This one had to hurt. Notre Dame quarterback Ian Book was trying to throw the football away when he accidentally nailed a Louisville cheerleader right in the face. No one was harmed, but it sure looked painful.
Book’s pass fell incomplete and the young lady looked fine as she reached down and picked up her pom-poms. Notre Dame got the 35-17 win Monday night in a game that was much closer than it should have been for the Fighting Irish after a sloppy first half. The score was tied 14-14 late in the second quarter and featured back-to-back fumbles. Book finished 14-of-23 for 193 yards with one touchdown through the air and another one on the ground.
The highlight — or lowlight — came late in the fourth quarter when Book aired one out toward the sideline on a broken play. His intention was to just get rid of the ball before taking a sack, but he chucked it deep and it drilled the unexpecting Louisville cheerleader in the head.
The Twitter reactions were fast and furious with many fans asking why there wasn’t intentional grounding called. There were quite a few “Brady Bunch” reference, too, as a classic shot of Marcia Brady getting pelted in the nose with a football started making the rounds.
Rough Start to Season for Notre Dame
It wasn’t the start Notre Dame wanted for a proud program that has national championship aspirations. After getting a lucky break Monday night on a Louisville fumble, the team gave the ball right back when quarterback Ian Book ran into his own offensive lineman and fumbled it. Still, Notre Dame’s defense allowed just a field goal in the final three-and-a-half quarters and walked out with the victory.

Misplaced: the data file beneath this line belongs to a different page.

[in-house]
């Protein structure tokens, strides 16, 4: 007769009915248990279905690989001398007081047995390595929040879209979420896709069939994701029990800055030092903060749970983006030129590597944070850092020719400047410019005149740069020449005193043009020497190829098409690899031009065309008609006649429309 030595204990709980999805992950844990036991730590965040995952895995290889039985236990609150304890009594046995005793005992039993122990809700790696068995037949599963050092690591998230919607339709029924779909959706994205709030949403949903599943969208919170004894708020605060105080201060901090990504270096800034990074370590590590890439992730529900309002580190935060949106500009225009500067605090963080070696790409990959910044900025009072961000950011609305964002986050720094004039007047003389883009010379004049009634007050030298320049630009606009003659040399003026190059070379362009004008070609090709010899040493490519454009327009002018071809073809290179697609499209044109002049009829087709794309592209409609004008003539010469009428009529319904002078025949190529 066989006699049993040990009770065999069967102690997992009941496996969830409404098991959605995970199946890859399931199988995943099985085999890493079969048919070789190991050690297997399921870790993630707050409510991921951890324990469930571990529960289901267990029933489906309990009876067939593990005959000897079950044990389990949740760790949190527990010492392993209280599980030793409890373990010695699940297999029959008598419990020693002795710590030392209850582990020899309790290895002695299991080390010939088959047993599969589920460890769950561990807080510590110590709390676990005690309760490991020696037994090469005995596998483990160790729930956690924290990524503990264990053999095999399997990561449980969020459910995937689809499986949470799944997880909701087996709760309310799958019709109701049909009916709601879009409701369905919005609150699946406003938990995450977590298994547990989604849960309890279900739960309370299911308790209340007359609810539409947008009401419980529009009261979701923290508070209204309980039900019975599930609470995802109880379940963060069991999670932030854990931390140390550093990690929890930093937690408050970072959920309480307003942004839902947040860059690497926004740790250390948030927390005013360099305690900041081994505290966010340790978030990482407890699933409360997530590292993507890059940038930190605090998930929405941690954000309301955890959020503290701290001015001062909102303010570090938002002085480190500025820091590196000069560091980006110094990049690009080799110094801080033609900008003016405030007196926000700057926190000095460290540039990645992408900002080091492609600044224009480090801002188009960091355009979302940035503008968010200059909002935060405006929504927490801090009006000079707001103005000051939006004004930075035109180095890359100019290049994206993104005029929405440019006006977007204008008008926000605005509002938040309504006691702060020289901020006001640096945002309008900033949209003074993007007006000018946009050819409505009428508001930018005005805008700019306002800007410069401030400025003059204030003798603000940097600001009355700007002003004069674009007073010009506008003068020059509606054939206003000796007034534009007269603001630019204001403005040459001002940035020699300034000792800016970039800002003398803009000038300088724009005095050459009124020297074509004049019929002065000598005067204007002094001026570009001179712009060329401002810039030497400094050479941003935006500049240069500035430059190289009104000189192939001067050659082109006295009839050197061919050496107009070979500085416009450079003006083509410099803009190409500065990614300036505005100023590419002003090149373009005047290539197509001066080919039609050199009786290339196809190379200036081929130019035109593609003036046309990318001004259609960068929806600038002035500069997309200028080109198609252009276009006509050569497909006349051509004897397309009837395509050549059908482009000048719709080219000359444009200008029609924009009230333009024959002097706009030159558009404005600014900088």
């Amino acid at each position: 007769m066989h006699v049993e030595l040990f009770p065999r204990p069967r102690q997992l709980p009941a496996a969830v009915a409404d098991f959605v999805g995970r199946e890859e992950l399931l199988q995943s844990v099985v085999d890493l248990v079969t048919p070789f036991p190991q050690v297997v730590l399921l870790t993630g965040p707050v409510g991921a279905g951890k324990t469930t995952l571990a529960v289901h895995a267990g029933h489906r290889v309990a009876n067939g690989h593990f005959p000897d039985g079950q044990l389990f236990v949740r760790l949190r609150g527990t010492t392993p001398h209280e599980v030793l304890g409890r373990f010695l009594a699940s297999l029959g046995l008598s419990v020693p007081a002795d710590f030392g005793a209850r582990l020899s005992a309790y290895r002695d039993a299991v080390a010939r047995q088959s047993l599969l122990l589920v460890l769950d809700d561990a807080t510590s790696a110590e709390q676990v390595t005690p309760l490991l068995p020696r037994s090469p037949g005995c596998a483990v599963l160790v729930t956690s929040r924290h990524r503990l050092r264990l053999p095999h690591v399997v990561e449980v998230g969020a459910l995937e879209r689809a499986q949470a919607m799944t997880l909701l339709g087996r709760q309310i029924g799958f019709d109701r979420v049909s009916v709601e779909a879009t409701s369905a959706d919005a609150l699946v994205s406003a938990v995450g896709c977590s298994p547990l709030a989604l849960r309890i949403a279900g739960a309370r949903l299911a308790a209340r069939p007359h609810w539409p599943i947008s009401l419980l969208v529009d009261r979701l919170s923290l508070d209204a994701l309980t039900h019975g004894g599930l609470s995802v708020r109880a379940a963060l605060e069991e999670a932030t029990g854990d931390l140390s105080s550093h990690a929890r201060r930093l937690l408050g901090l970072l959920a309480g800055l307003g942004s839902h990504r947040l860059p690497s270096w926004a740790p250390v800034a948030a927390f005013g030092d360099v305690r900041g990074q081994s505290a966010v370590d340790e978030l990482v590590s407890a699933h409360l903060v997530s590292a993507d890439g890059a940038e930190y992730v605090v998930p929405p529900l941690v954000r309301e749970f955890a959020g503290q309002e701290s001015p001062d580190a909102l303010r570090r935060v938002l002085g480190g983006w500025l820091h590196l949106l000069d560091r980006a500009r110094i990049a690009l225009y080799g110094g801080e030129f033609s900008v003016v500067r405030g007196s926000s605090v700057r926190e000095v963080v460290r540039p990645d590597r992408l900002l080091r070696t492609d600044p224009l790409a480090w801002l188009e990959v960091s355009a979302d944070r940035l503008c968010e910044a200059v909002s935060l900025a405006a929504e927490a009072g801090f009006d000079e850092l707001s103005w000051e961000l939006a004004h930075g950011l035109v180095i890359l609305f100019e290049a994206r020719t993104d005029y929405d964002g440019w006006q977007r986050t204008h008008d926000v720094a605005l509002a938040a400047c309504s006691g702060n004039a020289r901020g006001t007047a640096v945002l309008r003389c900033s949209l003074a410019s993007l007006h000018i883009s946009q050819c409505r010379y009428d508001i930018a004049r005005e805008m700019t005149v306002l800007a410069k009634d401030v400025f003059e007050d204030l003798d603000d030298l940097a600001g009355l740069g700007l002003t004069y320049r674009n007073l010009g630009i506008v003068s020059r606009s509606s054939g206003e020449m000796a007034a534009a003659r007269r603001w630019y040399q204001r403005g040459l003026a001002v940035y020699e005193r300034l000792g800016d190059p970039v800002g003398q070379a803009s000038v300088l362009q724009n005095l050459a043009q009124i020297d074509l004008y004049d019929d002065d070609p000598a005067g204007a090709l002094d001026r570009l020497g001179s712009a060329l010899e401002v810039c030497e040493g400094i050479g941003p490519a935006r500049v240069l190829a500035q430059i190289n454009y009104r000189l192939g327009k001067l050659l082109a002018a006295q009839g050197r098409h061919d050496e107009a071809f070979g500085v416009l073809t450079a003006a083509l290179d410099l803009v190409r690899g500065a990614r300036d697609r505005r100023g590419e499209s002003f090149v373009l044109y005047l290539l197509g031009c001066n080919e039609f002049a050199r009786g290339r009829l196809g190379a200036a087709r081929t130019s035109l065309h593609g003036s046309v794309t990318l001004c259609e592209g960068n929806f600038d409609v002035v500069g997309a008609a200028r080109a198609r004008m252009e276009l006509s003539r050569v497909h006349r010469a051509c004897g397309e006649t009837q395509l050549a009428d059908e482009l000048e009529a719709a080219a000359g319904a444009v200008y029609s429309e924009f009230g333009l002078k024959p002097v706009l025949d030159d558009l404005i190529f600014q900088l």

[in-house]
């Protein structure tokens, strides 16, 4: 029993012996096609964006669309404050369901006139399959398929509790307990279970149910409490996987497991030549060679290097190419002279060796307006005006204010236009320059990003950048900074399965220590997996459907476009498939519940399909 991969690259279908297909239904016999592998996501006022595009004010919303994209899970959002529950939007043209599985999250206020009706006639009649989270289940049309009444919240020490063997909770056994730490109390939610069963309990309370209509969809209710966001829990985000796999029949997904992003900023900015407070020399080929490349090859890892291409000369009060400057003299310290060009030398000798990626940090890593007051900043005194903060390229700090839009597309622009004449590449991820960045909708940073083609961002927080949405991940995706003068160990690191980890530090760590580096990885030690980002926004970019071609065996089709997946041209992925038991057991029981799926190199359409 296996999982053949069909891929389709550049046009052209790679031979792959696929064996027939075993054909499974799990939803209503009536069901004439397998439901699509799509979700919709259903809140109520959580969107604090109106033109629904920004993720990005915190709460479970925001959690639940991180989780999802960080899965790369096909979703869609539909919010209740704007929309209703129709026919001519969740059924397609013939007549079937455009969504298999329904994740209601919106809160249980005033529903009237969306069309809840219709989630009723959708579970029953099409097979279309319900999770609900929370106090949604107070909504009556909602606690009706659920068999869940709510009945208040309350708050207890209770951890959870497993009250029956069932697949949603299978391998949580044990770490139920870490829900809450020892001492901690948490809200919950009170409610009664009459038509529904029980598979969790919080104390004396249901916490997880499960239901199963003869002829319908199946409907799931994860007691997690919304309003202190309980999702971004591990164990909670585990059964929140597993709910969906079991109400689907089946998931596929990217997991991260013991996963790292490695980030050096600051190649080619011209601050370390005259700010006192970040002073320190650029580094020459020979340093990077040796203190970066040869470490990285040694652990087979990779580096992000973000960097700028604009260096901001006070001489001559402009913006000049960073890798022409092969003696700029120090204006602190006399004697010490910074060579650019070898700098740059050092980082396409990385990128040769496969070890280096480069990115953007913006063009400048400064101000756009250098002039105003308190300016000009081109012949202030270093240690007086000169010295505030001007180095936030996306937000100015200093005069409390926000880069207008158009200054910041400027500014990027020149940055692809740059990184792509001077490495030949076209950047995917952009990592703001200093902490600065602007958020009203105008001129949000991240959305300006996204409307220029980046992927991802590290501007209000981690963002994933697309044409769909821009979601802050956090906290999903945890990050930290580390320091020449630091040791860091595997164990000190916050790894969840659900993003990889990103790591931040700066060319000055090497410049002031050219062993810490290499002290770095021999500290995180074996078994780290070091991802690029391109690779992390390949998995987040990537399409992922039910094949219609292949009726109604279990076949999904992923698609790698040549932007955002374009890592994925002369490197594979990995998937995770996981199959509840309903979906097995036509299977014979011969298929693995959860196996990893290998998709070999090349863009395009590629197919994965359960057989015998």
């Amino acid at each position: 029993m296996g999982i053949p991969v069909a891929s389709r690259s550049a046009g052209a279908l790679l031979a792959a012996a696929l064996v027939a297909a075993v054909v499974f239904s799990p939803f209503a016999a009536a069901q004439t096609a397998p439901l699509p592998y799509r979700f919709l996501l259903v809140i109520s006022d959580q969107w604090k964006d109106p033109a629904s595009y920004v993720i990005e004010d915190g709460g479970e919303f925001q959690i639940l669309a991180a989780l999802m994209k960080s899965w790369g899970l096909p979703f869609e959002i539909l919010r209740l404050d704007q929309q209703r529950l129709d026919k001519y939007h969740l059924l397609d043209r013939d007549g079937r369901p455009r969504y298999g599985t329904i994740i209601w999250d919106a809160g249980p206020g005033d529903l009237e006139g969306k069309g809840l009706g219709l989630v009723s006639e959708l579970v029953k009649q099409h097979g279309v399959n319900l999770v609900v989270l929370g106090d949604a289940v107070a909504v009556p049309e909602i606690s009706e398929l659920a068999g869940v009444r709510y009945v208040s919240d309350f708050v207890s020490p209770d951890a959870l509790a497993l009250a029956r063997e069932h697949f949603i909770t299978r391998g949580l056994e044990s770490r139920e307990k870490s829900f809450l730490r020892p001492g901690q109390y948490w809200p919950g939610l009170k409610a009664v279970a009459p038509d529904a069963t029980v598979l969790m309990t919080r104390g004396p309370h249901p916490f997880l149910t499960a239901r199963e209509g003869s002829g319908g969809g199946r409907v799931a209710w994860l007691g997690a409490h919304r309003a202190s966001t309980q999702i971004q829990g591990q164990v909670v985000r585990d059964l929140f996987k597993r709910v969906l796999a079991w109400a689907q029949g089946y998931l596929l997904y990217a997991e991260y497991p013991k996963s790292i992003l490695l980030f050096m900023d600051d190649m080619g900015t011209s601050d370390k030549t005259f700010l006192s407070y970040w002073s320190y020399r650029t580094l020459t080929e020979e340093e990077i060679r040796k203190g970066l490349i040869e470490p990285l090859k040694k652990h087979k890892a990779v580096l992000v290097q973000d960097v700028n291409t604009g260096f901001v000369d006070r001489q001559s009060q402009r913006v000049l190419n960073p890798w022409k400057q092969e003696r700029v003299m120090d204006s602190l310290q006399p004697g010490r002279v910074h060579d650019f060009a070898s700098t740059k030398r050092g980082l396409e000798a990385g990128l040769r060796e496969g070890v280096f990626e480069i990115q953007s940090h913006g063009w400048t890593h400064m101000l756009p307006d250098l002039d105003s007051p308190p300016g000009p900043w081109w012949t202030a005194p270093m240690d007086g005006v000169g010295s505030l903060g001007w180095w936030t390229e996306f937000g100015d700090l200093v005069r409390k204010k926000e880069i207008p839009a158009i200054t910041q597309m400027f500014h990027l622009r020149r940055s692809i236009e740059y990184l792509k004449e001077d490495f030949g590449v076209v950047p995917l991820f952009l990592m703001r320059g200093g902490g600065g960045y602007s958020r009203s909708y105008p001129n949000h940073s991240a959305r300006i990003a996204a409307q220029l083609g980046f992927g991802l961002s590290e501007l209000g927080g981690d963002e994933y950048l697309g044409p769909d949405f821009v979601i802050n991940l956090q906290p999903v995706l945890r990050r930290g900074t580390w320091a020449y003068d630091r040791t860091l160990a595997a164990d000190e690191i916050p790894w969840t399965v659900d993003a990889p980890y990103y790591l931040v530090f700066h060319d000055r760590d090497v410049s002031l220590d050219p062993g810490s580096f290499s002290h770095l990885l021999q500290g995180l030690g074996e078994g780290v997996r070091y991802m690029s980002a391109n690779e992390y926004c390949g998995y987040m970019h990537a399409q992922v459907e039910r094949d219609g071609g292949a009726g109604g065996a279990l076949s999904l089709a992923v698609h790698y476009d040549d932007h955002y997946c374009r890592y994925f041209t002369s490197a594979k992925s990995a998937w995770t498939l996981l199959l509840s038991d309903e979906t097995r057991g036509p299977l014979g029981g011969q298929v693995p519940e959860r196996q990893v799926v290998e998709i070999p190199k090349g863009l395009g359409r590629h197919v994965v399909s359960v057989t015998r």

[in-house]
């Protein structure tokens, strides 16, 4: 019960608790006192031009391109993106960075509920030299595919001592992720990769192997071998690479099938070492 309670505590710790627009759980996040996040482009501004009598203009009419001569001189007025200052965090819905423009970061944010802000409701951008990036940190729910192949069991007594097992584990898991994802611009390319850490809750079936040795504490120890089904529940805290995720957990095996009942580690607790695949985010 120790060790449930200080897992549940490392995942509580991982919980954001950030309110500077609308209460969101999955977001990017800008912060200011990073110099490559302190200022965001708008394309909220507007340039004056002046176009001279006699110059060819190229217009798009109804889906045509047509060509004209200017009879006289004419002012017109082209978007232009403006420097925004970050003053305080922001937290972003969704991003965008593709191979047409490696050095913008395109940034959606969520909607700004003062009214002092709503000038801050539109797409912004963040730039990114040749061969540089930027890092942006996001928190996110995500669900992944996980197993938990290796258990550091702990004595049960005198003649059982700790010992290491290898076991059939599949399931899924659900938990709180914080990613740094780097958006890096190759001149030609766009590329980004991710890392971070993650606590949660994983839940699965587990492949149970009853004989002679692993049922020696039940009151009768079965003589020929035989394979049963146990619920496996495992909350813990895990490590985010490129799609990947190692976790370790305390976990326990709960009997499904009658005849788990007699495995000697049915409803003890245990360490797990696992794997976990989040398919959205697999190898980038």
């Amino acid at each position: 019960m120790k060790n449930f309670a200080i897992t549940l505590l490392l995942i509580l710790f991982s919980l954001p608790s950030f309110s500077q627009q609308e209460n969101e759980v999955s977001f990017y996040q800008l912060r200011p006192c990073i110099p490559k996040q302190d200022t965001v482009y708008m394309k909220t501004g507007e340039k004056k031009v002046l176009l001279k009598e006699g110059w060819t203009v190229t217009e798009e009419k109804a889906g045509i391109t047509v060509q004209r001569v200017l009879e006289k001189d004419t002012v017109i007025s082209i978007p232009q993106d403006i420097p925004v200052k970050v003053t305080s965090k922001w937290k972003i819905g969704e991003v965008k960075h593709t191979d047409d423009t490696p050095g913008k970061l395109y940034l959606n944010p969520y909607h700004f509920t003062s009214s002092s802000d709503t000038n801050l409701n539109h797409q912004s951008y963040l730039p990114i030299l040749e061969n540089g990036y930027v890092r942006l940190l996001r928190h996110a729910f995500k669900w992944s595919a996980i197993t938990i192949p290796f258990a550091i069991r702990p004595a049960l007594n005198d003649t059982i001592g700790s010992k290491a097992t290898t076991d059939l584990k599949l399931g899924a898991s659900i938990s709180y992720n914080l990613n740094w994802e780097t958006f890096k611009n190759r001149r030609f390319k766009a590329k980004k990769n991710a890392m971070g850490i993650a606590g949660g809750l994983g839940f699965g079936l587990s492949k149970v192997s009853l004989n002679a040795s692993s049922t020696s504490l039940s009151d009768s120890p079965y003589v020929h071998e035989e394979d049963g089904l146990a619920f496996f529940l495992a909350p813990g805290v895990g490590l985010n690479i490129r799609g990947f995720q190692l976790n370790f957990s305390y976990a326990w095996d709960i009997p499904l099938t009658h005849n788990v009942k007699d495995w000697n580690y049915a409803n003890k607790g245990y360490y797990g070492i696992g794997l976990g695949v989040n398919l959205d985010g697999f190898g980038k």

“Obviously it didn’t start the way we wanted it to,” said Book, via Tom Loy. “But I’m really proud of this team. Louisville is a great football team, respect them, but I’m glad we were able to put that first half behind us, score some more points and at the end of the day be 1-0. That’s what we wanted.”
Ian Book’s First Year as Irish Starter
Ian Book entered the year as a redshirt junior after starting 10 games for the Fighting Irish last season. He threw for 2,628 yards with 19 touchdowns against seven interceptions and earned the starting job with a gritty training camp in South Bend. The expectations are high for Book as evidenced by the school naming him as one of their seven team captains. According to the Chicago Tribune, Book is the first quarterback captain since Jimmy Clausen in 2009.
“I want to be a leader on this team,” Book said. “I want to lead these guys week by week and keep winning games. I feel honored to be able to be a leader on this team.”
NFL Network’s Daniel Jeremiah has Book ranked as the No. 11 quarterback prospect for the 2020 draft. Jeremiah compares Book to former Penn State quarterback Trace McSorely noting the Notre Dame player lacks the ideal size for the next level.